Surprisingly the sun reappeared today. Following yesterday’s late afternoon thrash I didn’t know how muddy it might be underfoot but we decided to have a run out to the marjal de Pego-Oliva to see who/what might be around. Besides, it looked brighter over in that valley.
Brighter it was. There were a few puddles on the stony track but underfoot beside the water conditions were fine and we were soon finding some activity. First up was a female Blue-tailed Damselfly (Ischnura elegans) which just goes to show how the season stretches further in Spain than in the UK. She wasn’t posing for pictures, though. A flying Migrant Hawker (Aeshna mixta), whose relatives are still quite active in the UK, was more cooperative for Francine, though, and she captured the subject on the wing admirably.
We were out in some fresh air with nobody else around and it wasn’t raining so we were winning, though insect activity wasn’t exactly high. We found another damselfly species here, a Blue-eye (Erythromma lindenii), which did cooperate but most interest and action was provided by a butterfly, the Plain Tiger (Danaus chrysippus), of which there were several flitting about. My only other representation of this species on pixels had been a battered specimen from Hondo which I had needed to repair using Photoshop wizardry. I dislike doing such things but needs must. So, I was very happy to catch an example in good condition which will eventually replace my repaired individual. These are relatives of the long distant migrant, the Monarch (Danaus plexippis); in fact, their common name in French translates as Small Monarch.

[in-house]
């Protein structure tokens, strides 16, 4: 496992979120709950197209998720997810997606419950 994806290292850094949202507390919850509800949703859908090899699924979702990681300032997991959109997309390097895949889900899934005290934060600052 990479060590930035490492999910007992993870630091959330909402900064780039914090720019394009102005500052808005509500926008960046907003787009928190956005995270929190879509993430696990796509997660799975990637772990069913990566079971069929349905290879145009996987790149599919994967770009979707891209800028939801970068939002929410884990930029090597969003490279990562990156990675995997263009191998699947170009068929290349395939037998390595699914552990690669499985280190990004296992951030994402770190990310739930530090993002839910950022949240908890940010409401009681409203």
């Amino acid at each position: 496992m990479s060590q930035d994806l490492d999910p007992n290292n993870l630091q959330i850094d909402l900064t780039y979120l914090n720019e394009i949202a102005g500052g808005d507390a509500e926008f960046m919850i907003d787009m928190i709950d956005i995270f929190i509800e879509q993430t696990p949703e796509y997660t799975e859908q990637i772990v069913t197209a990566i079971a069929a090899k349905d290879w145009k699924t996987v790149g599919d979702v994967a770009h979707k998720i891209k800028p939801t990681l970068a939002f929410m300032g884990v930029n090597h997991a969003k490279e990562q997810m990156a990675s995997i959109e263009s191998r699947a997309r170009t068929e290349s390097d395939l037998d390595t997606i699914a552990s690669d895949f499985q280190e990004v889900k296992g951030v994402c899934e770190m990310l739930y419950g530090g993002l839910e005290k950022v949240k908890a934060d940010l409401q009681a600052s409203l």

In the absence of any further interest, we moved on to what had been our very first area of the marjal, the rice paddies. Following our discovery of the river at the back of the reserve, we’ve been neglecting it lately. As well as yet more Plain Tigers, here we found quite a few Red-veined Darters (Sympetrum fonscolombii) – here’s one with sun glinting off its wings – and a Long Skimmer (Orthetrum trinacria), being less cooperative on the ground. The latter is rather fond of eating the former so this should have proved a reasonable hunting ground for it. Even if a hunter yourself, It can be a cruel world as a dragonfly.
By most accounts we’re heading towards a wet weekend.